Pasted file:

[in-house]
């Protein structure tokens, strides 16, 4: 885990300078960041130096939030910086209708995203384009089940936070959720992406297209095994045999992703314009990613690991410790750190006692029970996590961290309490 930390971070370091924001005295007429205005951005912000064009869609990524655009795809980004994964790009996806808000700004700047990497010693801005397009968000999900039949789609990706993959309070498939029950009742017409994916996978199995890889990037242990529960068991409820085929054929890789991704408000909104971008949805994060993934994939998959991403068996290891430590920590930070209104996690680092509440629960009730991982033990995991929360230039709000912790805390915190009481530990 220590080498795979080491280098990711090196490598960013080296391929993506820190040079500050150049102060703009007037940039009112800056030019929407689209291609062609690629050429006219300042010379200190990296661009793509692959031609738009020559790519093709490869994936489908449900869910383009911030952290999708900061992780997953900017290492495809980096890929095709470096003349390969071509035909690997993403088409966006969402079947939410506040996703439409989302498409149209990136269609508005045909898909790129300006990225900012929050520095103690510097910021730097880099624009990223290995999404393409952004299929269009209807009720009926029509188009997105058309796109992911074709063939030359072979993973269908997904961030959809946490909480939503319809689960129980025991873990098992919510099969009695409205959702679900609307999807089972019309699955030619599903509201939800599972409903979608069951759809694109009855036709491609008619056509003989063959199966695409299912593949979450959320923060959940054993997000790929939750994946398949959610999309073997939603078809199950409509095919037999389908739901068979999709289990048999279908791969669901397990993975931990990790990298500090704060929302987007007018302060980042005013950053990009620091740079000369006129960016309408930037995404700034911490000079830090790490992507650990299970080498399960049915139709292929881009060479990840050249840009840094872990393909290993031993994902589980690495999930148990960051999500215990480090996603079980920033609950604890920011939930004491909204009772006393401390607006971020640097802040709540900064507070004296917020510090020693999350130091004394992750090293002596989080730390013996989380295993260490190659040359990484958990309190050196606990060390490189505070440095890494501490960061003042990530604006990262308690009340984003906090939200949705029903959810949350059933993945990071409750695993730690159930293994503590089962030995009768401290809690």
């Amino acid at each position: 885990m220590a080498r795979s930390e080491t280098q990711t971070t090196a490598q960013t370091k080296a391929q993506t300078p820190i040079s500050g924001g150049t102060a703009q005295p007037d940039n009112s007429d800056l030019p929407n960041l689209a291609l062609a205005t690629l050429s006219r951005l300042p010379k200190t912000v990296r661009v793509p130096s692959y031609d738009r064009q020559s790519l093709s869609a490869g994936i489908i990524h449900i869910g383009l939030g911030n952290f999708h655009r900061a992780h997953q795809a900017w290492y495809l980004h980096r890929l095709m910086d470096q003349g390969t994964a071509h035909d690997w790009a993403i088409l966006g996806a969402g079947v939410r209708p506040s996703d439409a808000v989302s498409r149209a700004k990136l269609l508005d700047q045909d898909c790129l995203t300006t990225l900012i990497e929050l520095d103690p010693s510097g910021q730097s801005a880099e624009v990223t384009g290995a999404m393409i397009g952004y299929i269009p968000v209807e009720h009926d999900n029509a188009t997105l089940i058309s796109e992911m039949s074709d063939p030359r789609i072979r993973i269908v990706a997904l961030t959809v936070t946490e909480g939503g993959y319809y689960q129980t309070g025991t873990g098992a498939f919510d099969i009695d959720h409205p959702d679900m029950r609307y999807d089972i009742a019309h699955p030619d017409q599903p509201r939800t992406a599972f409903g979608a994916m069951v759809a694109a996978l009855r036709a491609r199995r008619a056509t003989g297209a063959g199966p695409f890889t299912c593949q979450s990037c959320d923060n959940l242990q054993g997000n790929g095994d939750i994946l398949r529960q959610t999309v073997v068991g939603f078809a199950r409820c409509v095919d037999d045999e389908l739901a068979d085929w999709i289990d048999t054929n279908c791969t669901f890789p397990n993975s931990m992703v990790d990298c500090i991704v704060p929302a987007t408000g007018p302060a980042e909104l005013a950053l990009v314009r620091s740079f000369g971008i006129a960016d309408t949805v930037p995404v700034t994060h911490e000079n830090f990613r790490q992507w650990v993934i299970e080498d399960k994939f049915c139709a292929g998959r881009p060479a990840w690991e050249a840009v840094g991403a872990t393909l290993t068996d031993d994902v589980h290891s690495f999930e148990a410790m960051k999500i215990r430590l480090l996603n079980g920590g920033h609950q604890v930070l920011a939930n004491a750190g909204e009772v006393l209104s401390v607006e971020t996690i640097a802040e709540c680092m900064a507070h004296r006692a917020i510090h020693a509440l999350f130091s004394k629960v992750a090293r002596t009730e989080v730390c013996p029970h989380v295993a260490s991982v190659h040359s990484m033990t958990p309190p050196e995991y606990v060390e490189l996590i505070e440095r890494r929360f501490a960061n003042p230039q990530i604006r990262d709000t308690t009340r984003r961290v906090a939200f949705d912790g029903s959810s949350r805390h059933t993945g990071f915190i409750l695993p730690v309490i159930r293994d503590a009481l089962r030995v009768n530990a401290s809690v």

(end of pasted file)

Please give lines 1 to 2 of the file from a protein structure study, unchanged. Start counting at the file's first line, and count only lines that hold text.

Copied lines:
[in-house]
């Protein structure tokens, strides 16, 4: 885990300078960041130096939030910086209708995203384009089940936070959720992406297209095994045999992703314009990613690991410790750190006692029970996590961290309490 930390971070370091924001005295007429205005951005912000064009869609990524655009795809980004994964790009996806808000700004700047990497010693801005397009968000999900039949789609990706993959309070498939029950009742017409994916996978199995890889990037242990529960068991409820085929054929890789991704408000909104971008949805994060993934994939998959991403068996290891430590920590930070209104996690680092509440629960009730991982033990995991929360230039709000912790805390915190009481530990 220590080498795979080491280098990711090196490598960013080296391929993506820190040079500050150049102060703009007037940039009112800056030019929407689209291609062609690629050429006219300042010379200190990296661009793509692959031609738009020559790519093709490869994936489908449900869910383009911030952290999708900061992780997953900017290492495809980096890929095709470096003349390969071509035909690997993403088409966006969402079947939410506040996703439409989302498409149209990136269609508005045909898909790129300006990225900012929050520095103690510097910021730097880099624009990223290995999404393409952004299929269009209807009720009926029509188009997105058309796109992911074709063939030359072979993973269908997904961030959809946490909480939503319809689960129980025991873990098992919510099969009695409205959702679900609307999807089972019309699955030619599903509201939800599972409903979608069951759809694109009855036709491609008619056509003989063959199966695409299912593949979450959320923060959940054993997000790929939750994946398949959610999309073997939603078809199950409509095919037999389908739901068979999709289990048999279908791969669901397990993975931990990790990298500090704060929302987007007018302060980042005013950053990009620091740079000369006129960016309408930037995404700034911490000079830090790490992507650990299970080498399960049915139709292929881009060479990840050249840009840094872990393909290993031993994902589980690495999930148990960051999500215990480090996603079980920033609950604890920011939930004491909204009772006393401390607006971020640097802040709540900064507070004296917020510090020693999350130091004394992750090293002596989080730390013996989380295993260490190659040359990484958990309190050196606990060390490189505070440095890494501490960061003042990530604006990262308690009340984003906090939200949705029903959810949350059933993945990071409750695993730690159930293994503590089962030995009768401290809690």